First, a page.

Transit Cuts to Impact the Disabled

Updated January 20, 2011

Brian Christoph can barely walk some days because of his disabilities, but he looks forward to going to Peterborough Petes games thanks to the city’s Handi- Van service.

If city council goes ahead with its planned cuts to the public transit service to help drive down the property tax increase to 1.335%, he said he won’t
be able to get to the Memorial Centre from his Stewart St. home for Petes games on Saturdays.

Christoph added that some people who rely on the Handi- Van service wouldn’t be able to go out for dinner, visit friends or do other activities on Saturday
and Sunday nights if council reduces the hours of service for public transit on the weekends.

“It affects me in a profound way. It would isolate me…. It would almost make me a shut-in on the weekends,” he said Tuesday. “It just creates more loneliness and isolation for persons like myself.”

Council endorsed cutting $422,000 from the city’s $9.8-million budget for public transit, during the budget committee meeting last week.

Bus service would stop at 6:40 p.m. rather than 11:20 p.m. on Saturdays and run from 8:40 a.m. to 5:20 p.m. instead of 8 a.m. to 7:20 p.m. on Sundays. The Handi-Van service would also end at the new times on the weekend.

The Major Bennett route on Sunday would be eliminated and the Technology Dr. service would be reduced to four trips each weekday from the current service level of six trips.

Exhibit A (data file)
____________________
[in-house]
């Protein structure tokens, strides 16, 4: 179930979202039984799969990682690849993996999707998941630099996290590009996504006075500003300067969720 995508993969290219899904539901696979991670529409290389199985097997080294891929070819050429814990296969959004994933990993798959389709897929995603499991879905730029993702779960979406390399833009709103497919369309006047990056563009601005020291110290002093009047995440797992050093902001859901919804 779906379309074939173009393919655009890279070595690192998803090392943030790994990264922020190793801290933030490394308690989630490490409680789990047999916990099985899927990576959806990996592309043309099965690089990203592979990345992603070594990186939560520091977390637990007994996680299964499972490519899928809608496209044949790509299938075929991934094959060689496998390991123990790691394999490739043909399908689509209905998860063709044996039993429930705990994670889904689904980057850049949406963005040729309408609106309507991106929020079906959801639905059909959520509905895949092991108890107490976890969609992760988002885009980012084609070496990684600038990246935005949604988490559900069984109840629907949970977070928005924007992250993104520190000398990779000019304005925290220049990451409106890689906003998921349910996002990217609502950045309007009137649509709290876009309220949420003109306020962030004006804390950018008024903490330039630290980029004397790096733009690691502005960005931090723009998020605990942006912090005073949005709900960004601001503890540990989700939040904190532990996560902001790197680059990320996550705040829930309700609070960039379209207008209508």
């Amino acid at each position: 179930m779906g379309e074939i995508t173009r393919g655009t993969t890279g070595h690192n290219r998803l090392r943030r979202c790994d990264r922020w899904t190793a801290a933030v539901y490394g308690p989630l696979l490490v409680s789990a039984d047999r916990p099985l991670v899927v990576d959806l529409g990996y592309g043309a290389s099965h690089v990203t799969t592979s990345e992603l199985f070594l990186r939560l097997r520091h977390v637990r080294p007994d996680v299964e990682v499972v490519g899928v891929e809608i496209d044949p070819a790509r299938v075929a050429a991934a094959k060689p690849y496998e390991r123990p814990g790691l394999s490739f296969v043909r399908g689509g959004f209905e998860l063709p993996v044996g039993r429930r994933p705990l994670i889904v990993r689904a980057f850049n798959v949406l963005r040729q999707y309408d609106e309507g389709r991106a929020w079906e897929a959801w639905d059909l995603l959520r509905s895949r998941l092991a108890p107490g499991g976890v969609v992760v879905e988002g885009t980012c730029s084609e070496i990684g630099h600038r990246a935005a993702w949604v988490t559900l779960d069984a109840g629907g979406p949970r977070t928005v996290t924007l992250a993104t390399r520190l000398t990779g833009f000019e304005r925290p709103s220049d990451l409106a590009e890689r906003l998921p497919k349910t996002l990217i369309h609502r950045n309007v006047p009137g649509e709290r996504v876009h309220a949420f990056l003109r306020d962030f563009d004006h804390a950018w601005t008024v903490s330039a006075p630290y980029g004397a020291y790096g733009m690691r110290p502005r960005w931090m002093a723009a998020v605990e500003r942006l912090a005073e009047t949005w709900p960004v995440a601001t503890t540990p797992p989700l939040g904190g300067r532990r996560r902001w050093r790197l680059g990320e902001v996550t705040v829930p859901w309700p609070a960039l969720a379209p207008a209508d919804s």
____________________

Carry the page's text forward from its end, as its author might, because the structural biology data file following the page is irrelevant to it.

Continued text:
People will be able to provide feedback to council on the draft 2011 budget at a public meeting starting at 6:30 p.m. Tuesday in the council chambers at
City Hall, 500 George St. N.

The draft budget goes to council for approval Jan. 31.

Mayor Daryl Bennett has said that the feedback he has got on the proposed transit cuts has been six to one in favour of the changes.

“Most people are very content with the decision,” he said Monday. “We are looking to review our transportation needs in the city of Peterborough and it’s
important for us to do the right thing on behalf of the major population.”

Christoph said he has a back disability and several other conditions that will eventually force him to use a wheelchair.

He said he normally uses the Handi-Van service about four times a month to get to doctors’ appointments and appointments with therapists. On Tuesday, he used the service three times to get to various appointments.

Christoph said he called all 11 council members about the issue and as of Tuesday afternoon councillors Andrew Beamer, Dean Pappas, Bob Hall and Dan McWilliams had returned his calls.

“I’m really impressed with Andrew Beamer,” Christoph said.

The Handi-Van service helps some people get to church and dialysis appointments on weekends, said Elaine Hewitt, who added she has used the service almost daily since the city started offering it in the mid-1970s.

“The wheelchair taxi is a metered fare, so it’s way more expensive,” she said. “They start the meter as soon as they pull up and then they don’t turn the
meter off until they get you where you’re going and unload you.”

Hewitt said she had to use a wheelchair-accessible taxi on Boxing Day when the Handi-Van service wasn’t operating. She said it cost her almost $16 to get to her home on Crystal Dr. from a friend’s home on Rubidge St.

Hewitt suggested the mayor has something to gain from cutting transit service because he co-owns the Liftlock Group of companies, which includes Capitol Taxi, with his two sons and his brother-in-law.

“He thinks he’s going to get all kinds of business through his wheelchair taxi service,” she said.

Bennett rejected the suggestion that he has a conflict of interest.

“I would reject that suggestion,” he said Monday.
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